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More Boomers Give P2P Payments by Smartphone a Try

Attitudes are shifting on paying people digitally, survey finds

Peer to peer send money apps

Maarten Wouters/Getty Images

A new study finds that more older adults are growing comfortable using a mobile device to make payments.

Older people have been slow to make person-to-person, or P2P, transfers, by using a smartphone app to pay people, according to a Bank of America survey. Many seem willing, however, to join the fast-evolving cashless society and give P2P a try.

The survey of 1,005 adults in the United States, conducted earlier this year, showed that only 20 percent of boomers and 10 percent of the Silent Generation — born between 1928 and 1945 — have used P2P apps, compared with 62 percent of millennials.

 



The poll also indicated that older Americans’ attitudes toward P2P are shifting. Forty-nine percent of boomers predicted they’ll start using P2P in the coming months, and 25 percent of the Silent Generation said they would give payments via smartphone a try.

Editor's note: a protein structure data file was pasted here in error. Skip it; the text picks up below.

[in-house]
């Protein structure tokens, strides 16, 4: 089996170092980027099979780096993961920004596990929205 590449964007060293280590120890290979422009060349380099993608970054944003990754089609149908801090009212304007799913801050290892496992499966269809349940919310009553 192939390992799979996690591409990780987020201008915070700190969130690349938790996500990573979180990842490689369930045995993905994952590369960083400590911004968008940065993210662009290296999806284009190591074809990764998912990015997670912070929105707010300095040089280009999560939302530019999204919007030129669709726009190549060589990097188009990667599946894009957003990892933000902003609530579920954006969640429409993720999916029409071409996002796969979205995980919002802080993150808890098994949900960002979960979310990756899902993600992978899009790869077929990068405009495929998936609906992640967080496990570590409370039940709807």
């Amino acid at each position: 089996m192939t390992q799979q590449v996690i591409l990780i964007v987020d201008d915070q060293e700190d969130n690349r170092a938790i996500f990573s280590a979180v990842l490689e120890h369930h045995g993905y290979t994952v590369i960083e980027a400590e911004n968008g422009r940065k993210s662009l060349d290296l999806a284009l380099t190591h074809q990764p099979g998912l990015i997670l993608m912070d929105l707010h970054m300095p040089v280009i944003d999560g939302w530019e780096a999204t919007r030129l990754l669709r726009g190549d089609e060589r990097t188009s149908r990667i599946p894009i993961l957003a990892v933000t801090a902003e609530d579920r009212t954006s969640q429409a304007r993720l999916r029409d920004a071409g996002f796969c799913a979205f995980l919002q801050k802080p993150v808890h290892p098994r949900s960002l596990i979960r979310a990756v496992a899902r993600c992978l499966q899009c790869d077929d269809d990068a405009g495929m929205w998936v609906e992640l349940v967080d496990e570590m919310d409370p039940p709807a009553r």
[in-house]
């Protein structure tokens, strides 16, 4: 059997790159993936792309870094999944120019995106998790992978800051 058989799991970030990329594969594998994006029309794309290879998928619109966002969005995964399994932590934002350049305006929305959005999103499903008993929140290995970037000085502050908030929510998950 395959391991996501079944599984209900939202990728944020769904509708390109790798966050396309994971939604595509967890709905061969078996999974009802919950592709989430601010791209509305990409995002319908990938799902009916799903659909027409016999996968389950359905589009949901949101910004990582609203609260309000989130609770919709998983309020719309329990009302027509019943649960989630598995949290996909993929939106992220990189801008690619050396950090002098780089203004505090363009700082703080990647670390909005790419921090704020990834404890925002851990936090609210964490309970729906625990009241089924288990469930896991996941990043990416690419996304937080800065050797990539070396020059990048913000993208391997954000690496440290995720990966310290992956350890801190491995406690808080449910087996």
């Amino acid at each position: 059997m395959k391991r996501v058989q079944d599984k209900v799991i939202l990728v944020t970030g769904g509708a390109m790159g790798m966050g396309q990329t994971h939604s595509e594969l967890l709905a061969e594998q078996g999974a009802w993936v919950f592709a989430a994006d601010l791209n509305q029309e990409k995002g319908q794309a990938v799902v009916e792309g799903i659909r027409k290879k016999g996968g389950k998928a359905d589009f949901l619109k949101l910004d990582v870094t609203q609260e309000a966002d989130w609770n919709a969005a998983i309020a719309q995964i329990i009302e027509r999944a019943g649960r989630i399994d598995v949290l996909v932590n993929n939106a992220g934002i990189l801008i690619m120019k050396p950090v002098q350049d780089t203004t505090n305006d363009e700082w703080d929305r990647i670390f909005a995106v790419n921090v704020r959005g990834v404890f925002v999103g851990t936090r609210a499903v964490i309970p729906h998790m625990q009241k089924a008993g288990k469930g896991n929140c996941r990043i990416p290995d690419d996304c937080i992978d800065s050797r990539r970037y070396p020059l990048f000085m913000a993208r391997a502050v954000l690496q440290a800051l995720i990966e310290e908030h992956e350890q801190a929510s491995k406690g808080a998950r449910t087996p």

Bank of America found that 68 percent of all adults surveyed were motivated to use P2P primarily as a convenience and a way to save time. Forty-eight percent were influenced by friends’ use of P2P, while 30 percent said they use the technology because their banks offer it. Only 16 percent embraced P2P because they wanted to stop using cash or checks.

A recent forecast by eMarketer, a business website, predicted that P2P payments in the United States will grow by 55 percent this year, to $120 billion, and that 63.5 million adults will make a P2P payment at least once a month. That’s about a third of all smartphone users.


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